Published On: Tue, Oct 25th, 2016

Kingdom somewhat like Greek tragedy

donnerTHE HAGUE – The Dutch Kingdom is a bit like a Greek tragedy: everyone does what he is expected to do, in good faith and often with good intentions, and yet the relations turn sour every time with parties forced into a final end which no one wants: the dissolution of the Kingdom.

Dutch Council of State Vice-President Piet-Hein Donner had a clear message as the guest speaker at Saturday’s gathering of the Netherlands-Aruba Society (“Genootschap Nederland-Aruba” GNA) in The Hague: We should not ask what good the Kingdom serves, but for what can we use the Kingdom.

Donner used the Swiss army knife as an example to underscore that message. “Constitutional relations are not of an instrumental nature; they serve to create and guarantee peace, security and lawfulness. Other than that, constitutional relations are mostly like a Swiss army knife. You can use them for a whole lot of purposes as you wish.”

Options for dissolution of the Kingdom that were being mentioned – the commonwealth structure, the Kingdom Islands and independence, did not offer a solution, but merely confirmed the evidence of incapability. “The incapability to treat each other and the existing relations in a proper manner and to make something of that,” said Donner in his well-received speech.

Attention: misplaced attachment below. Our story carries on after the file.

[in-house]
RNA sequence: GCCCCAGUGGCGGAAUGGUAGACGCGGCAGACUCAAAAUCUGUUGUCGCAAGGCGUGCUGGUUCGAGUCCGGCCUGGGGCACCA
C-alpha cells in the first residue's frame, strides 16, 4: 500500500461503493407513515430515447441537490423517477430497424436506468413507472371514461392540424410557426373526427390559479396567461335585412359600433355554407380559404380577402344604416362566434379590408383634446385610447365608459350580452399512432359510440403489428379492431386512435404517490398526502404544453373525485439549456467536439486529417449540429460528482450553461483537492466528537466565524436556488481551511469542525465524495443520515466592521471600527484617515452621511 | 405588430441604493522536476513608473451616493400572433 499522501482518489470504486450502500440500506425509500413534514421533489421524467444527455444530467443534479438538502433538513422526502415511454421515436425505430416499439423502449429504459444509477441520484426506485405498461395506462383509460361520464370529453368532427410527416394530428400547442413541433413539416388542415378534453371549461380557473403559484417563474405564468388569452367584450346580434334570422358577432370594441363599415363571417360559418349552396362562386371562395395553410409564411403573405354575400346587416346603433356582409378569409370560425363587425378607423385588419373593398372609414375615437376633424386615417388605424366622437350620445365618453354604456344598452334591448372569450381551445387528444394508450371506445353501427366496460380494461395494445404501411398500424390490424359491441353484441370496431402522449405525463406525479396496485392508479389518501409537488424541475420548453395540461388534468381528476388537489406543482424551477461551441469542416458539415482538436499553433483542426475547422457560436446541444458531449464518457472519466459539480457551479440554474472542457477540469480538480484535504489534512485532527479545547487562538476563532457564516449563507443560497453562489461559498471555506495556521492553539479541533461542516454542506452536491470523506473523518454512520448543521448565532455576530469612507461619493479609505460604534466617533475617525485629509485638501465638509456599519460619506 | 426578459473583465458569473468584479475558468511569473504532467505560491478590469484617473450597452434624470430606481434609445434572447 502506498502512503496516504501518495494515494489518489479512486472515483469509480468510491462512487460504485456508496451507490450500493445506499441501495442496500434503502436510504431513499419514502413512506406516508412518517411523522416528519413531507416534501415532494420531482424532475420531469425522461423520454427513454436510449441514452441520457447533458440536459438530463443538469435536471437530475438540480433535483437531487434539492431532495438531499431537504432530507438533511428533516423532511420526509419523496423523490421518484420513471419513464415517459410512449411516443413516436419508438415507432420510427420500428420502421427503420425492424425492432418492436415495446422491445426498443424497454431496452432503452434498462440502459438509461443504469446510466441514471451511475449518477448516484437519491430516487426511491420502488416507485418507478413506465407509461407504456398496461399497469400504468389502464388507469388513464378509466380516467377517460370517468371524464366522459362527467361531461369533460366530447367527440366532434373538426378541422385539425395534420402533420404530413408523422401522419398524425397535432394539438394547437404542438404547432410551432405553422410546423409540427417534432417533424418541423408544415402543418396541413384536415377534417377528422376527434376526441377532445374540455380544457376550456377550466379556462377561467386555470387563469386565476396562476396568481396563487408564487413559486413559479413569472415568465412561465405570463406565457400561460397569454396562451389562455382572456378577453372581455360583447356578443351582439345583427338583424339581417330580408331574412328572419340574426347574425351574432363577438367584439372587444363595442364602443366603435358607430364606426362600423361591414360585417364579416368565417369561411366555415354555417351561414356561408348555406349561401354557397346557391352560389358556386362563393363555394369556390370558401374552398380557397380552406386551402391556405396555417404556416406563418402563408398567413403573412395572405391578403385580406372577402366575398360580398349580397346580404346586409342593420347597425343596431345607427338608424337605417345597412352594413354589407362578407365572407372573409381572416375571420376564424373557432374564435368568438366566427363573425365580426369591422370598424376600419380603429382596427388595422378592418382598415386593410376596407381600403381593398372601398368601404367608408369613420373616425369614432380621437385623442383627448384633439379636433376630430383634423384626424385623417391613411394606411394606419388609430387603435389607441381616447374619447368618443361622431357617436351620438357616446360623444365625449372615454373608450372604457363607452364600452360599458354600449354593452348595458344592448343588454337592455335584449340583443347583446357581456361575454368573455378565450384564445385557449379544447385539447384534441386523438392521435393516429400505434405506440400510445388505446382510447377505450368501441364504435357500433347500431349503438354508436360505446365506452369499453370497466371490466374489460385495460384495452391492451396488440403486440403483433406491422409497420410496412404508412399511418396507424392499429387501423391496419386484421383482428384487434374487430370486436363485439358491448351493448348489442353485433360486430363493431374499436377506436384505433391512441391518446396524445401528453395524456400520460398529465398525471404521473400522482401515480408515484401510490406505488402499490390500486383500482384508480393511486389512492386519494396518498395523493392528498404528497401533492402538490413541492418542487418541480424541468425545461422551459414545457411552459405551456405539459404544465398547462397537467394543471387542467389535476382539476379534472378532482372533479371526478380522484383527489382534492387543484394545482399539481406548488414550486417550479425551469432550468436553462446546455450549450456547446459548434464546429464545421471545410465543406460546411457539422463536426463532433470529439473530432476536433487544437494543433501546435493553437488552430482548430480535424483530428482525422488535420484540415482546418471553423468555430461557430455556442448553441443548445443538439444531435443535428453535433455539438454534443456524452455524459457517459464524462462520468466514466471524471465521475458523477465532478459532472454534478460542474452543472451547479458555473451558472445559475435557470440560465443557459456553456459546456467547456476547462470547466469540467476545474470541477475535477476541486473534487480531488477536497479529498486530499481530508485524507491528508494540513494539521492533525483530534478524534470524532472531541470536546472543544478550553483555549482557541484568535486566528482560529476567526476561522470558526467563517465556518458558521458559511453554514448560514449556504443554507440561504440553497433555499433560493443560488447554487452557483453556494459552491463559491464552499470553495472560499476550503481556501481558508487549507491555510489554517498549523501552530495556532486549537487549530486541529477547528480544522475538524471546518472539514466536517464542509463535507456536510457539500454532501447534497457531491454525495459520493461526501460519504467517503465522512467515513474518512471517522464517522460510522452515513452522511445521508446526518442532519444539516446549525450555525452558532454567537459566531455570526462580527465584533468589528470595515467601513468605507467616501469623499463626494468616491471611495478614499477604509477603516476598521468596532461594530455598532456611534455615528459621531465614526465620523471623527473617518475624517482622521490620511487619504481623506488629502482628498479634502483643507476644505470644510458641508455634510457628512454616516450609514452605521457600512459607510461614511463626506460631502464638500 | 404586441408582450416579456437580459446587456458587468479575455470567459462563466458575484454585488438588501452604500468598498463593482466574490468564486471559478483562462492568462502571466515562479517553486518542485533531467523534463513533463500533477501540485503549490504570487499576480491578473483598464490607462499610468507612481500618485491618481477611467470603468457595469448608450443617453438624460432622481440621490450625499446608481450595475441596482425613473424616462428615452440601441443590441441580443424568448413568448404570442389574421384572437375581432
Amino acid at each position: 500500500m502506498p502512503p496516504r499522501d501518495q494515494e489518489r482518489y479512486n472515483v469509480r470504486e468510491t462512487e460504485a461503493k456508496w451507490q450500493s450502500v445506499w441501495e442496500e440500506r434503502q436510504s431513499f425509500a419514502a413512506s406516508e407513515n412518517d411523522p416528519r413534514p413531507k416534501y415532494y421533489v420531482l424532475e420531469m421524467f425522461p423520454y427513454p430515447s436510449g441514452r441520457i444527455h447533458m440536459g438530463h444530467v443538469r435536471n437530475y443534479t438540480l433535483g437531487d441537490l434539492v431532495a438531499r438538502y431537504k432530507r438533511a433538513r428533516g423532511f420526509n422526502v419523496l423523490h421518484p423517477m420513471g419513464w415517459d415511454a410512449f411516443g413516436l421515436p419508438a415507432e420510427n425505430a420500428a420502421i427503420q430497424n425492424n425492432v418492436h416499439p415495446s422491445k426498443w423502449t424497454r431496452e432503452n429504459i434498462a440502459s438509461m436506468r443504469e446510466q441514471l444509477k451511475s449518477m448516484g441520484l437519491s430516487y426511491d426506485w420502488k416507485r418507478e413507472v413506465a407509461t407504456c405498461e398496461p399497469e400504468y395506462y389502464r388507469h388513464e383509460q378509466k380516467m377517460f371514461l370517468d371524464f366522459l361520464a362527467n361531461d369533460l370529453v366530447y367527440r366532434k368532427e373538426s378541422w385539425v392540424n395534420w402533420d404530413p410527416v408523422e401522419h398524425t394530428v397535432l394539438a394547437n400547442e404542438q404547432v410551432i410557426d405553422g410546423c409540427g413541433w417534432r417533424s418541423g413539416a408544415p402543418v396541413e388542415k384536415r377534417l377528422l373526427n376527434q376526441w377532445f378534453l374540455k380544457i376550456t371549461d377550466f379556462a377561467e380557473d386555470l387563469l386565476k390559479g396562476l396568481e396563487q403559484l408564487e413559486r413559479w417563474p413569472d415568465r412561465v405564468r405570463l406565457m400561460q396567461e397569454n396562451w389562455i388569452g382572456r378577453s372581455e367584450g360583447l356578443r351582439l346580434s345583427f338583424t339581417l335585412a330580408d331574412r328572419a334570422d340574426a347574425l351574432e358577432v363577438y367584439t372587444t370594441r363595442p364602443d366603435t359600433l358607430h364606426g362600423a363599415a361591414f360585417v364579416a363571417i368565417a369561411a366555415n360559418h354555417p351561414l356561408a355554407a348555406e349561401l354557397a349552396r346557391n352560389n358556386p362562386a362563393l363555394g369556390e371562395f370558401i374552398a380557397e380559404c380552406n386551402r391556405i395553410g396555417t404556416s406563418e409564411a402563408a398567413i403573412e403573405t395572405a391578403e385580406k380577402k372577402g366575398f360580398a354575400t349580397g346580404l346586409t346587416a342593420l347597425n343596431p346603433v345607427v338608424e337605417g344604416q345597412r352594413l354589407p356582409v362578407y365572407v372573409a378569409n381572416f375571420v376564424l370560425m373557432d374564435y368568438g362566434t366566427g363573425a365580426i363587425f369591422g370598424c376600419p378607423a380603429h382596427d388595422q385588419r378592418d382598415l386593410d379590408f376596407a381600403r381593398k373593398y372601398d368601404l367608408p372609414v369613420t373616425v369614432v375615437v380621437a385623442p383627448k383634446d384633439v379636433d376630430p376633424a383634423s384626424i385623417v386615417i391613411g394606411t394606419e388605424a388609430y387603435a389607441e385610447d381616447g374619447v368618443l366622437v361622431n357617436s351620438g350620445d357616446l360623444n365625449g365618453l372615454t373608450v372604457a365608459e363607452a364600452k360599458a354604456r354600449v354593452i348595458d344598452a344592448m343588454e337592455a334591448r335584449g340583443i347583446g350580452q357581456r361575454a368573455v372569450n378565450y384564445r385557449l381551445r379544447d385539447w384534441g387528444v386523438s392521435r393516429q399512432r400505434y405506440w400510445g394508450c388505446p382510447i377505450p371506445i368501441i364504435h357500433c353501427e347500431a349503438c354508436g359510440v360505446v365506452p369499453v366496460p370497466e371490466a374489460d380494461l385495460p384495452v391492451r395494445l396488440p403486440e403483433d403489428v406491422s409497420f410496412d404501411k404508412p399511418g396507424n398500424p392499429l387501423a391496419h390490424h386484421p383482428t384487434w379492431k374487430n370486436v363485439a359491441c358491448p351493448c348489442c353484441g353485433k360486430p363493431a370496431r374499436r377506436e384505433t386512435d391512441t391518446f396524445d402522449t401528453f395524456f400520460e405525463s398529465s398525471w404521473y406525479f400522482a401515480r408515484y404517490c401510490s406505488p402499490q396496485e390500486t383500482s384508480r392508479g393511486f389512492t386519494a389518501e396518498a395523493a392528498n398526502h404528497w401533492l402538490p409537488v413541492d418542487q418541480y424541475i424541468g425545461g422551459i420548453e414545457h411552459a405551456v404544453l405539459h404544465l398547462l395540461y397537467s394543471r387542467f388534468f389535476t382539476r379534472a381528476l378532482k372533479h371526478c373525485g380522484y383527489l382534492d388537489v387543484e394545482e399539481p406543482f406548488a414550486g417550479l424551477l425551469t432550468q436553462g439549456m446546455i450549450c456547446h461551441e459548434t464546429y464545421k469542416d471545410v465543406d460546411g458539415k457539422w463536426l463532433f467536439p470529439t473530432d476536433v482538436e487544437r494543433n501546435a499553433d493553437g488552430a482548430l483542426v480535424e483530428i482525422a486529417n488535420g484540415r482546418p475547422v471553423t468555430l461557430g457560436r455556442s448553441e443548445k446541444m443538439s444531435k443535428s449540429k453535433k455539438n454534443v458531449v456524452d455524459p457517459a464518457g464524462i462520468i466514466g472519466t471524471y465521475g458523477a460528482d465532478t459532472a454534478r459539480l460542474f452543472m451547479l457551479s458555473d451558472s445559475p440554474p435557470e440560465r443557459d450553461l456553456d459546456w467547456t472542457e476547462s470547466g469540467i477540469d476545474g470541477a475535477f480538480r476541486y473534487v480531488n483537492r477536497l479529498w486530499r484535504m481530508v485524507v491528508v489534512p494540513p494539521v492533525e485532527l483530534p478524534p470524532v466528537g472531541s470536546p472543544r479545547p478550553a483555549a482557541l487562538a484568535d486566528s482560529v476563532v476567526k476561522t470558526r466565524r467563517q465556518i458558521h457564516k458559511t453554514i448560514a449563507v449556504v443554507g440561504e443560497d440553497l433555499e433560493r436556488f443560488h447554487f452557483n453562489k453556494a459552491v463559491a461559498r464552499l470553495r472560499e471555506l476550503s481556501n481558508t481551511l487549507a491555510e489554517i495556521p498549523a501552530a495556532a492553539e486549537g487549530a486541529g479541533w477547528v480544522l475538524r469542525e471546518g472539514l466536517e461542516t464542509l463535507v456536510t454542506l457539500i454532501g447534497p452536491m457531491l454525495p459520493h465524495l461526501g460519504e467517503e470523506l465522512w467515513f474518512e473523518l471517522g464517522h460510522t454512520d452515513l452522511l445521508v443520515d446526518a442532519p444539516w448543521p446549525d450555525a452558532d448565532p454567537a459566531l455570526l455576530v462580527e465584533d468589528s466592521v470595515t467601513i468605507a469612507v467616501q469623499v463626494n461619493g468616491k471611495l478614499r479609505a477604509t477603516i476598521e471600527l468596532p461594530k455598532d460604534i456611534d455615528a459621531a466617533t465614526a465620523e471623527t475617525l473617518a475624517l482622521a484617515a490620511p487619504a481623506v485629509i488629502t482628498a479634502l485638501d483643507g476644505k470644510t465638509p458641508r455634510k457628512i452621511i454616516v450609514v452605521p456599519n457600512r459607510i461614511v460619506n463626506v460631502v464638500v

The large constitutional reform in 2010 has not eliminated the discontent within the Kingdom, which is not strange in itself because only one issue was tackled: the variety of opinions, interests and location. “We only used one recipe, more autonomy or less autonomy,” said Donner, a former Minister of Home Affairs and Kingdom Relations.

However, variety is only one of the problems. Other realistic issues are security and law enforcement, proper governance, legal protection and integrity in small island communities, equality within unequal relations, the development opportunities of the Dutch Caribbean and the possibility of synergy between the Netherlands and the islands.

“We have to realise that along the line of dependent autonomy there are no other options than to separate from each other. People can disguise that with terms such as ‘the commonwealth.’ But the reality is that this means we no longer have anything in common and that it surely does not serve the commonwealth,” said Donner.

“The reform of 10-10-10 was meant as solution for the dysfunctioning of the Netherlands Antilles. We have to be cautious that these reforms do not also result in a separation within the Kingdom prior to a divorce. There are no other options anymore and separation is the easy way out. It is the road of the paradox which wins if parties do not treat each other wisely.”

Simply parting from the Kingdom is not a given. The islands can opt to appeal to the United Nations where it comes to self-determination and decolonisation. The UN may assist with the self-ruling aspect, but it will not help to solve the subsequent problems for which the Netherlands will no longer be accountable.

Using the well-known phrase within the Kingdom “Unity in Diversity,” Donner stated that the diversity had been put up front in the changes within the Kingdom in the last few decades. “Unity became a last item. Autonomy may offer an answer to diversity, but it takes a lot more to feed and maintain unity and community,” he said.